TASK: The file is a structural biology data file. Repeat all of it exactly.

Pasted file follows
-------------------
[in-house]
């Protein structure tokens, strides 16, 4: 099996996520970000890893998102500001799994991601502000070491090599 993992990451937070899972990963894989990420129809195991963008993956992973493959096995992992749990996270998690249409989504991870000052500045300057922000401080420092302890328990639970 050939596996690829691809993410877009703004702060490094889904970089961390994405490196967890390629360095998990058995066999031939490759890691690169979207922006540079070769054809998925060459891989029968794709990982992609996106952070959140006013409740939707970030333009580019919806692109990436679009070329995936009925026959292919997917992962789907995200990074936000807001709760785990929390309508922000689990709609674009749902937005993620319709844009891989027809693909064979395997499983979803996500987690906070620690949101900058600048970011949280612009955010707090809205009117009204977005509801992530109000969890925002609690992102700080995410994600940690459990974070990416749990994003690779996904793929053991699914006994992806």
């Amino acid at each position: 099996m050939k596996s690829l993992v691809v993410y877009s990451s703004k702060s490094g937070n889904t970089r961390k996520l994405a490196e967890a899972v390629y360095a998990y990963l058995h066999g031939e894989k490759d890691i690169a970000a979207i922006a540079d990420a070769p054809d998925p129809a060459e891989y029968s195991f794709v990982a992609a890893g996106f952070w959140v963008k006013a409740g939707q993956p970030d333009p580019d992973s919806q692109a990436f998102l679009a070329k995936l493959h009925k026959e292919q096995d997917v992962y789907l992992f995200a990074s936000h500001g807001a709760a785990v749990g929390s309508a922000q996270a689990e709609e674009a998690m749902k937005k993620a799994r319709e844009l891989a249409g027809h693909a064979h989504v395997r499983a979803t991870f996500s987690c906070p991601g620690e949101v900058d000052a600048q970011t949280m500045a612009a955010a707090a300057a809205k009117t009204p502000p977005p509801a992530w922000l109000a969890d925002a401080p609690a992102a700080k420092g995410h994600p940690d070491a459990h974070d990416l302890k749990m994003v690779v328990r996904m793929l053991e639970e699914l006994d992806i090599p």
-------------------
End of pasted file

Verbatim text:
[in-house]
């Protein structure tokens, strides 16, 4: 099996996520970000890893998102500001799994991601502000070491090599 993992990451937070899972990963894989990420129809195991963008993956992973493959096995992992749990996270998690249409989504991870000052500045300057922000401080420092302890328990639970 050939596996690829691809993410877009703004702060490094889904970089961390994405490196967890390629360095998990058995066999031939490759890691690169979207922006540079070769054809998925060459891989029968794709990982992609996106952070959140006013409740939707970030333009580019919806692109990436679009070329995936009925026959292919997917992962789907995200990074936000807001709760785990929390309508922000689990709609674009749902937005993620319709844009891989027809693909064979395997499983979803996500987690906070620690949101900058600048970011949280612009955010707090809205009117009204977005509801992530109000969890925002609690992102700080995410994600940690459990974070990416749990994003690779996904793929053991699914006994992806």
């Amino acid at each position: 099996m050939k596996s690829l993992v691809v993410y877009s990451s703004k702060s490094g937070n889904t970089r961390k996520l994405a490196e967890a899972v390629y360095a998990y990963l058995h066999g031939e894989k490759d890691i690169a970000a979207i922006a540079d990420a070769p054809d998925p129809a060459e891989y029968s195991f794709v990982a992609a890893g996106f952070w959140v963008k006013a409740g939707q993956p970030d333009p580019d992973s919806q692109a990436f998102l679009a070329k995936l493959h009925k026959e292919q096995d997917v992962y789907l992992f995200a990074s936000h500001g807001a709760a785990v749990g929390s309508a922000q996270a689990e709609e674009a998690m749902k937005k993620a799994r319709e844009l891989a249409g027809h693909a064979h989504v395997r499983a979803t991870f996500s987690c906070p991601g620690e949101v900058d000052a600048q970011t949280m500045a612009a955010a707090a300057a809205k009117t009204p502000p977005p509801a992530w922000l109000a969890d925002a401080p609690a992102a700080k420092g995410h994600p940690d070491a459990h974070d990416l302890k749990m994003v690779v328990r996904m793929l053991e639970e699914l006994d992806i090599p």